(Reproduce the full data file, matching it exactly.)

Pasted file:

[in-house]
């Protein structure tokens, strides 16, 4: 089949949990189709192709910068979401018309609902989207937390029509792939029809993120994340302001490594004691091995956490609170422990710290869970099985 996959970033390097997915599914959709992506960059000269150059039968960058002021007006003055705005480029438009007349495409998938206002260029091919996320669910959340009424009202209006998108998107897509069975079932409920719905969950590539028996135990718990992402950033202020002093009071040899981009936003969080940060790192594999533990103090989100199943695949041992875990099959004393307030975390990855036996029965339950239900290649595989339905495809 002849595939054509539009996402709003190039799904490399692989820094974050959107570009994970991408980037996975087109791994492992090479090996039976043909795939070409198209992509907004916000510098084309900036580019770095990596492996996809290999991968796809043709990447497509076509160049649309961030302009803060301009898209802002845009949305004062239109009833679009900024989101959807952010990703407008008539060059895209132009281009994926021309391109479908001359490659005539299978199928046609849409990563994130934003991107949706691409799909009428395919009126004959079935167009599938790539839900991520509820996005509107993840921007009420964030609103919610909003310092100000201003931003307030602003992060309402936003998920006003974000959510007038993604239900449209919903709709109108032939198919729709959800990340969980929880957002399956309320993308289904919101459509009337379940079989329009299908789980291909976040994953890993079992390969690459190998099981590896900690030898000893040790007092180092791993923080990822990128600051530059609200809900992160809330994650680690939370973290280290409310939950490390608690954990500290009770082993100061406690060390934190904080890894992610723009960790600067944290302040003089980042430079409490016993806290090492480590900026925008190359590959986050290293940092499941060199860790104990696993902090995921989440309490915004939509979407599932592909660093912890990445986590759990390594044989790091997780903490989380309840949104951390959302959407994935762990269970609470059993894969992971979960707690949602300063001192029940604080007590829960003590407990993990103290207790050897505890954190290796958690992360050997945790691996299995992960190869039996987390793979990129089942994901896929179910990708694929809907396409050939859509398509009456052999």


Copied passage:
[in-house]
């Protein structure tokens, strides 16, 4: 089949949990189709192709910068979401018309609902989207937390029509792939029809993120994340302001490594004691091995956490609170422990710290869970099985 996959970033390097997915599914959709992506960059000269150059039968960058002021007006003055705005480029438009007349495409998938206002260029091919996320669910959340009424009202209006998108998107897509069975079932409920719905969950590539028996135990718990992402950033202020002093009071040899981009936003969080940060790192594999533990103090989100199943695949041992875990099959004393307030975390990855036996029965339950239900290649595989339905495809 002849595939054509539009996402709003190039799904490399692989820094974050959107570009994970991408980037996975087109791994492992090479090996039976043909795939070409198209992509907004916000510098084309900036580019770095990596492996996809290999991968796809043709990447497509076509160049649309961030302009803060301009898209802002845009949305004062239109009833679009900024989101959807952010990703407008008539060059895209132009281009994926021309391109479908001359490659005539299978199928046609849409990563994130934003991107949706691409799909009428395919009126004959079935167009599938790539839900991520509820996005509107993840921007009420964030609103919610909003310092100000201003931003307030602003992060309402936003998920006003974000959510007038993604239900449209919903709709109108032939198919729709959800990340969980929880957002399956309320993308289904919101459509009337379940079989329009299908789980291909976040994953890993079992390969690459190998099981590896900690030898000893040790007092180092791993923080990822990128600051530059609200809900992160809330994650680690939370973290280290409310939950490390608690954990500290009770082993100061406690060390934190904080890894992610723009960790600067944290302040003089980042430079409490016993806290090492480590900026925008190359590959986050290293940092499941060199860790104990696993902090995921989440309490915004939509979407599932592909660093912890990445986590759990390594044989790091997780903490989380309840949104951390959302959407994935762990269970609470059993894969992971979960707690949602300063001192029940604080007590829960003590407990993990103290207790050897505890954190290796958690992360050997945790691996299995992960190869039996987390793979990129089942994901896929179910990708694929809907396409050939859509398509009456052999």